I Want to Work in ...... Human Rights

 

Introduction

Human Rights is a very varied employment sector with no clearly defined career paths, entry points, routes and structure.

Opportunities may arise in central and local government bodies; international governmental and non-governmental organisations; charities, pressure groups and campaigning organisations; academia and law.

There is a huge variety of roles, including research, marketing, public relations, fundraising, finance, investigation, administration, lobbying and education.

Whatever role you are interested in, and whatever your qualifications, getting into Human Rights work is highly competitive. You will need to have relevant experience, which is generally gained on a voluntary basis, through internships or other involvement with a human rights organisation.

Further general background:

Organisations:

 

Other sites with listings of internships and voluntary opportunities:

 

Work in law firms and other organisations specialising in Human Rights law:

The Human Rights Act has resulted in some very high profile and specialist cases. However many firms have long worked in the field of civil liberties which covers a very broad range of work, such as discrimination, actions against the police, mental health etc and can overlap with other areas, such as immigration, employment etc.

Human Rights is a niche field and highly competitive to get into. Students will need to show a commitment to this area by involvement with related organisations, usually through voluntary work with organisations who work in this area. A postgraduate degree in Human Rights law may also be helpful (see below).

As the Law Society requires trainee solicitors to gain experience in at least three areas of law, you cannot specialise in Human Rights from the beginning of your legal career. When applying for training contracts it helps to be as flexible as possible.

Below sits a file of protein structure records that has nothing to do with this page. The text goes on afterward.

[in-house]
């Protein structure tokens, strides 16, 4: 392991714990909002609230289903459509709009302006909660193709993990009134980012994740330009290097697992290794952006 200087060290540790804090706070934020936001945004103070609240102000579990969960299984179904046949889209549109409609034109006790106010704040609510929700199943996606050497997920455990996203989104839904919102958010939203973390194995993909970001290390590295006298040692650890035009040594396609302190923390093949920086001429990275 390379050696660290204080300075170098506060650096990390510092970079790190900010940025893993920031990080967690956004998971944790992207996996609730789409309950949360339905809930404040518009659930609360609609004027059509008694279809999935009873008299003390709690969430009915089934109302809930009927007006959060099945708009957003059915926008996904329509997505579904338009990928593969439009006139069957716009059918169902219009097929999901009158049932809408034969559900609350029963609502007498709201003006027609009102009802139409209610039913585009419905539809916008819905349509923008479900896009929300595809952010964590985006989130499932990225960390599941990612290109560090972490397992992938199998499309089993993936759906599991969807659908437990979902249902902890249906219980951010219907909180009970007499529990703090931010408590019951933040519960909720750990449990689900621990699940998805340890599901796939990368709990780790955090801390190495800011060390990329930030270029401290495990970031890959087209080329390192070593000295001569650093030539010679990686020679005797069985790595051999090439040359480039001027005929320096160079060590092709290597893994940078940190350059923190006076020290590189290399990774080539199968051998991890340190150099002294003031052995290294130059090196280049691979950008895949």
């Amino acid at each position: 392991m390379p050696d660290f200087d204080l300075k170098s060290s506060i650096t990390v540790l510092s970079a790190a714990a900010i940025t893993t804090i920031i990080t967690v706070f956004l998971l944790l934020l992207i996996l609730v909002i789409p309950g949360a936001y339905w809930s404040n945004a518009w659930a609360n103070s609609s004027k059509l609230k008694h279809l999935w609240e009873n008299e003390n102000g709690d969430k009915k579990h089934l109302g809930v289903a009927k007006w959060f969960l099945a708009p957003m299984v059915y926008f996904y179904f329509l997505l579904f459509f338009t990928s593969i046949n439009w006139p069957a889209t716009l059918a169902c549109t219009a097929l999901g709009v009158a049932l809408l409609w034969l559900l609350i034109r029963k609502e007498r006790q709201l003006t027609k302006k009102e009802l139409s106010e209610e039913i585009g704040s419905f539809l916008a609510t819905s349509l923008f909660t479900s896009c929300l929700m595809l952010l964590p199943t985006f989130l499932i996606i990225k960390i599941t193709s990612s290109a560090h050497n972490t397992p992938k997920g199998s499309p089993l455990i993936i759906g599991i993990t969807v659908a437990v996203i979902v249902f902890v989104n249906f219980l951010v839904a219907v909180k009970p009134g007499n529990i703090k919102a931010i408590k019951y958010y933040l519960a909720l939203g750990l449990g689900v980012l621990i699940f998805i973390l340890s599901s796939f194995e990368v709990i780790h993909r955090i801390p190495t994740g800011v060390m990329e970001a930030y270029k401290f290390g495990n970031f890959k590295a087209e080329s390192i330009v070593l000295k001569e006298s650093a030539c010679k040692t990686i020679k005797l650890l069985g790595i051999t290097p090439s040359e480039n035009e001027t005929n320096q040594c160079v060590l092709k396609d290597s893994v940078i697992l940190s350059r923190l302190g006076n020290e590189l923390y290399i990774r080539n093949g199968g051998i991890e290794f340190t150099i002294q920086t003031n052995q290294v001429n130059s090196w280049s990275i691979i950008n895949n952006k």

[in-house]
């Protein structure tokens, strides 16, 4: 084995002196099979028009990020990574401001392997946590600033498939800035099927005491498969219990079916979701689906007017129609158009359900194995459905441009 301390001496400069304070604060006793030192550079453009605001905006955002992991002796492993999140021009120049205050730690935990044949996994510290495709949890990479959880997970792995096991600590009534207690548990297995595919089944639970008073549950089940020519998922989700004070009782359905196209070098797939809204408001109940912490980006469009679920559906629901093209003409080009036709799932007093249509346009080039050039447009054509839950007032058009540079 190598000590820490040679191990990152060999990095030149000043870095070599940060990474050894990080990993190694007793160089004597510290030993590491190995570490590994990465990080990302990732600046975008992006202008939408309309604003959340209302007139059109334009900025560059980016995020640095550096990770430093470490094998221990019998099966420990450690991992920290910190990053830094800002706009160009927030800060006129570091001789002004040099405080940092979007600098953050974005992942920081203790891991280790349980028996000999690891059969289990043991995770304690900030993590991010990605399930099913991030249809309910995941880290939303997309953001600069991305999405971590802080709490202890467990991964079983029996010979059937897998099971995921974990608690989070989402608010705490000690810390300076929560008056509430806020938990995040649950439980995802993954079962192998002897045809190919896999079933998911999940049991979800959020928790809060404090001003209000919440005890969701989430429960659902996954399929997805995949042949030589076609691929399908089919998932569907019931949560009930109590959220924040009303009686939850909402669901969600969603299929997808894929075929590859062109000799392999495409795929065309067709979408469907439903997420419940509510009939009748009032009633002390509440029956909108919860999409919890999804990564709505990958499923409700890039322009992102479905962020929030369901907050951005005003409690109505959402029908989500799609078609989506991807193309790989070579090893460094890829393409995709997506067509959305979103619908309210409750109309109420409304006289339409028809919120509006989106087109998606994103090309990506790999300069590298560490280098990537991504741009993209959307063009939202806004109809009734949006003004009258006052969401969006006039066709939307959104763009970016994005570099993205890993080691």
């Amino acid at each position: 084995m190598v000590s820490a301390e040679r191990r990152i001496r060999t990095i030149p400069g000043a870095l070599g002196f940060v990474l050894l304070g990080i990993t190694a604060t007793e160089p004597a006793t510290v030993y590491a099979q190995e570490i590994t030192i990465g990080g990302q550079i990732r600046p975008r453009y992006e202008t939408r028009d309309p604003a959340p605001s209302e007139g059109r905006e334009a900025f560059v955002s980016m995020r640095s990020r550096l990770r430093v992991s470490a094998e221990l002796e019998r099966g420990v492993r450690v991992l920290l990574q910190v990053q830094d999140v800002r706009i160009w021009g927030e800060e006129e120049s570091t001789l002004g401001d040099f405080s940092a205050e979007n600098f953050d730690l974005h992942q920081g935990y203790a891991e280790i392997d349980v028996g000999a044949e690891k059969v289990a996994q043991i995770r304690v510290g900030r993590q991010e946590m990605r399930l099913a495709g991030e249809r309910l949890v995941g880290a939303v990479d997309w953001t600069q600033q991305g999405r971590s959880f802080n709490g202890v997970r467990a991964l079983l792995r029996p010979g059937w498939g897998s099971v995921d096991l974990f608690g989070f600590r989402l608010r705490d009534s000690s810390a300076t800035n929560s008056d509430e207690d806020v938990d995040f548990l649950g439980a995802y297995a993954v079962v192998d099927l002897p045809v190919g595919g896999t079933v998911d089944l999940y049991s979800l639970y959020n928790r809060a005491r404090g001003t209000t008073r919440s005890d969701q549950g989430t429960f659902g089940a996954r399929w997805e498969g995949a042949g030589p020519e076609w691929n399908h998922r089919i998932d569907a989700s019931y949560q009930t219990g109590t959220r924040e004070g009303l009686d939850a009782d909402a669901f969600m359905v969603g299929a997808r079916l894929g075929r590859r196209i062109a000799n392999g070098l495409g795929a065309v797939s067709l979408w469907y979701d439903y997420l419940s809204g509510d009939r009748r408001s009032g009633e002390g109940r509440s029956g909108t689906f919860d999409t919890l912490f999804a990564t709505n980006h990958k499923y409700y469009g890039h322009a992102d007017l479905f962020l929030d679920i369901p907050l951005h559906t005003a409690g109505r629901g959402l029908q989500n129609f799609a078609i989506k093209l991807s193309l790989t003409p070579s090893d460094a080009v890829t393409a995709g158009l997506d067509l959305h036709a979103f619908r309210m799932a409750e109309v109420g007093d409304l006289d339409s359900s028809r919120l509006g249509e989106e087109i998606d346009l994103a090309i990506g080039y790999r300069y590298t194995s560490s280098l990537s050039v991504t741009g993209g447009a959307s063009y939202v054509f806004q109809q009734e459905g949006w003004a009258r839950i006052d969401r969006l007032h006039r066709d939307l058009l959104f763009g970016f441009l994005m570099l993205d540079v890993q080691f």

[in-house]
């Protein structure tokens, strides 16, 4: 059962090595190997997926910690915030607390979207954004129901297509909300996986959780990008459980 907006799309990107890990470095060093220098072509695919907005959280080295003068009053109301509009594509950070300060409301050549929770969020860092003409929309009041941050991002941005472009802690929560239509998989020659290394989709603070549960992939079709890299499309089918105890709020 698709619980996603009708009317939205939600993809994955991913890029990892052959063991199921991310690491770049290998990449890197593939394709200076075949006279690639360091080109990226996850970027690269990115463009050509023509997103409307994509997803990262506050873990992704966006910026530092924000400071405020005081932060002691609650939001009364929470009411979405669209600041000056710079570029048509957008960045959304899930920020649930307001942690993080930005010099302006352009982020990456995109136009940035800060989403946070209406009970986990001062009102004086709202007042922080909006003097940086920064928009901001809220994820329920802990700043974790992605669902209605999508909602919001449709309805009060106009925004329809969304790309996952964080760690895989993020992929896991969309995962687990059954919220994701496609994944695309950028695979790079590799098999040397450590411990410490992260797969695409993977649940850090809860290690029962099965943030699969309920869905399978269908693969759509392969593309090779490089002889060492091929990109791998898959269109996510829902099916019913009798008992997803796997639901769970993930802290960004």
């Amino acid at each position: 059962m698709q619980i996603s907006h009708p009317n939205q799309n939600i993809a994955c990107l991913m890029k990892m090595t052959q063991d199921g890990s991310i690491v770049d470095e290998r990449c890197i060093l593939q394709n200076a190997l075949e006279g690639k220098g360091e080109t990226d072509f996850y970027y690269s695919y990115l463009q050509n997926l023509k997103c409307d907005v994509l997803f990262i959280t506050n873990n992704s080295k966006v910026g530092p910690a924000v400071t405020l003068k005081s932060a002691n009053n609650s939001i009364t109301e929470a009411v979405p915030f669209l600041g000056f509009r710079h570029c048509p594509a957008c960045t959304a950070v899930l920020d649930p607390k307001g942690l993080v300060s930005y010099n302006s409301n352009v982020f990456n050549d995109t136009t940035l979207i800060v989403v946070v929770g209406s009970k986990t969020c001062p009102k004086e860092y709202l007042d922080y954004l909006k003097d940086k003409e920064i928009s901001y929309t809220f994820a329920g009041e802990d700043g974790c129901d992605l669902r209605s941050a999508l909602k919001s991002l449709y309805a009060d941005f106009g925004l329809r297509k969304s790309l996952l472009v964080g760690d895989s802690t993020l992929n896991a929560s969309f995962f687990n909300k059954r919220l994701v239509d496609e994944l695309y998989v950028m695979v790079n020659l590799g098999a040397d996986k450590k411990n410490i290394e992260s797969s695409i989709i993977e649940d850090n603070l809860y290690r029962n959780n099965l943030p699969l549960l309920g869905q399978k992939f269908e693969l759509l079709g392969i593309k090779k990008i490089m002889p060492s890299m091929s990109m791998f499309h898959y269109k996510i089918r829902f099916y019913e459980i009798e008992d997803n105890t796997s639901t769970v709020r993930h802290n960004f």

Few firms specialising in Human Rights law will recruit trainees more than a year in advance, and most will recruit people once they have completed their LPC. This may involve starting employment as a paralegal before progressing to a training contract.

Some well-known firms in this area which recruit trainee solicitors – see firms' websites for full details: 

For details of other firms practising human rights law, see:

Some well-known barristers' chambers in this area which offer pupillages – see websites for full details: 

Presentations on working at the Human Rights Bar given at National Pupillage Fairs:

You can find other firms and chambers practising in this field by searching the following sites:

Other law-related organisations:

Postgraduate Study in Human Rights

There are a number of Human Rights courses available in the UK and internationally, and new courses begin every year. Some of these are LLM (Masters in Law) degrees which focus on the legal aspects of human rights, but which are not always restricted to Law graduates. Others are open to graduates from a wide range of disciplines.

 

Other pages of interest on this site

 

Last fully updated 2016